Every career choice we make comes back to how we solve for these. We can make career decisions easier for ourselves by keeping four things in mind.

First, we ought to know that it gets harder to change multiple priorities. If you are trying to change just a role or team within your company, that is likely among the easier things to do. It is harder to change companies, industries, locations. And, of course, it is harder to change two or three things at a time. That doesn’t mean it can’t be done. It is just very hard. Location can be particularly hard for those who weren’t born with American or European passports. And, for most people, graduate school tends to a way to enable such change.

Second, every time you make a move, it helps to create a stack rank of these priorities. What are you trying to achieve? And, at what cost? It is rare you are going to end up with the perfect combination. You have to know what you are willing to trade off. Also, I’ve noticed that when most folks make career decisions, they focus on points 1-4. That is natural. There is just one problem – the people we surround ourselves with have a massive impact on our daily well-being. So, beware ignoring the team/people priority.

Third, the first two priorities are the hardest to solve for. So, if we can find a way to resolve this or simply eliminate them, it’ll ease any transition. For example, if you are focused on one industry, you can now focus on four priorities instead of five.

Finally, the best way to think about career moves is to layer a longer term / directional perspective. Instead of attempting to change multiple priorities today, look to work on changing one or two at a time. For example, you can make a move across industries within the same role as a starting point. Then, attempt to change role and so on.

As a bonus point, it is easy to second guess your past career decisions when you try to make changes. It is easy to look around and feel “behind.” But, it is worth reminding ourselves that we’ve gotten here by doing the best we could with what we knew.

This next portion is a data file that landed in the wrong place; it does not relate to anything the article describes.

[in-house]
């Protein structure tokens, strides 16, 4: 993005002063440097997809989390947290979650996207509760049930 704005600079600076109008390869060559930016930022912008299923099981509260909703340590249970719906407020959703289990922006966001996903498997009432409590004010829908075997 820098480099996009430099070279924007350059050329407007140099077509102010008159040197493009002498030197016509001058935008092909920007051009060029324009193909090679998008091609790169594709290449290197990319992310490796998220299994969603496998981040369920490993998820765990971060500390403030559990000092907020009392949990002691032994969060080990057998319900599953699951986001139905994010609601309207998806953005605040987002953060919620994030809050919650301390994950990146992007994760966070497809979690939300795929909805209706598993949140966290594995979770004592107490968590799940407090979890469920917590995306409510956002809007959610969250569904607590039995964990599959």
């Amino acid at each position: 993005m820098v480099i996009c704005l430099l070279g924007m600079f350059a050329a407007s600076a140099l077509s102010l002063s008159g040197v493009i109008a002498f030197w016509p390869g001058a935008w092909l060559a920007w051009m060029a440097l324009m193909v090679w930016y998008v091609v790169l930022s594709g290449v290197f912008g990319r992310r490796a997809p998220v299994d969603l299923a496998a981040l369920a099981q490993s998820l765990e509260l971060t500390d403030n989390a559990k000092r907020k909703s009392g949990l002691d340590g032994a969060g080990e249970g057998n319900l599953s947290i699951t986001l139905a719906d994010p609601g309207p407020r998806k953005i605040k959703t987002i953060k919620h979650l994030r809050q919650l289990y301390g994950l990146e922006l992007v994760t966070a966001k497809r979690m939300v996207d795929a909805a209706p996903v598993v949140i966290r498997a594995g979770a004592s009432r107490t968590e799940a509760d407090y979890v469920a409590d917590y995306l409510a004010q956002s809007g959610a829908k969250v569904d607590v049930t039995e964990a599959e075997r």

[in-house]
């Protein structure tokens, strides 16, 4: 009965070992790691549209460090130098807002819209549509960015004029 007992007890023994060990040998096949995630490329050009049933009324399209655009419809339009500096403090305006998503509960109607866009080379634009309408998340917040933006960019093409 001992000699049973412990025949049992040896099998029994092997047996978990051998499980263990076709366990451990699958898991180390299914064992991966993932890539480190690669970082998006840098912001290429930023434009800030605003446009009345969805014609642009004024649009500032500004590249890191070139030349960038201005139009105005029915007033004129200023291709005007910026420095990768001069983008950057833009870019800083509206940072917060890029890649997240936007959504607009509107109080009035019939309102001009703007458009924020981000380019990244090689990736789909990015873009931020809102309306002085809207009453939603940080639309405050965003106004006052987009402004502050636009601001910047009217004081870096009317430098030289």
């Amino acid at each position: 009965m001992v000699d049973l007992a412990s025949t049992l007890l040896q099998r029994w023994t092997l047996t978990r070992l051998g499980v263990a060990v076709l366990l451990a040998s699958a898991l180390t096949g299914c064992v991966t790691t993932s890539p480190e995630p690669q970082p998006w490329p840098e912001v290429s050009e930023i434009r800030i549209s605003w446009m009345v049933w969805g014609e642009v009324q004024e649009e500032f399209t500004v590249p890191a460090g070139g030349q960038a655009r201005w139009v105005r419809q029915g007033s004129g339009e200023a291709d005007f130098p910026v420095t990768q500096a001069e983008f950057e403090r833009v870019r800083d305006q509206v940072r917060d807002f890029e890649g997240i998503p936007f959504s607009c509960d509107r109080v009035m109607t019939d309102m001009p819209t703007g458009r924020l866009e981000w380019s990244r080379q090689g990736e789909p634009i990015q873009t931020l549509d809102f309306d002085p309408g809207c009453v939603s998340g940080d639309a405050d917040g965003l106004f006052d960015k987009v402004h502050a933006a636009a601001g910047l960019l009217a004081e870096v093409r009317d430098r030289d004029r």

Now that we know better, we will do better.

Fix the lifestyle you want, then work backwards

Author and blogger Cal Newport recently sent the highlights from an old post of his on career advice. It is a goodie.


Fix the lifestyle you want. Then work backwards from there. 

The problem with career planning, I argued, is that most people focus on the wrong properties when making professional decisions. They either ask vague questions about the nature of the work — “is this my passion?”; “is this what I want to do with my life?” — or they sidestep this ambiguity by optimizing ego metrics — “what pays the most?”; “what would be most impressive to my aunt in Ohio?”

Neither of these strategies work well.

The problem with the first approach is that most knowledge sector jobs are essentially the same. Whether you work in the front office of a major league baseball team, an investment bank, or your own one-person company: you’re going to spend most days in front of a computer, sending emails, and attending meetings. No amount of self-reflection is likely to determine that one such option among many similar options is clearly your true passion.

The problem with only optimizing ego metrics, on the other hand, is that many prestigious jobs pay a lot of money in part because they’re so awful people would otherwise quit. The number of big city lawyers I know could fill a bus. The number of happy big city lawyers I know could fit comfortably in my Honda Fit.

Which brings me back to my advice.

The real goal in career planning is to build a life you enjoy. So instead of focusing on tangential factors that may or may not make your life better, why not cut straight to chase and ask: What do I want my life to be like and what sequence of career steps will best get me there?

If you crave a Musk/Jobs style, big-vision, manic drive to build something big lifestyle, then this should lead to a different set of decisions than if you instead crave a Feynman style  thinking big thoughts in scenic locations lifestyle. If you’re instead attracted to a Frugal Woods style retreat to a homestead in Vermont, then your choices should be even different still.

Notice, however, that issues like “passion” and “job match” don’t play a huge role in this scenario. The specifics of the work are less important than the impact of the work on your daily life.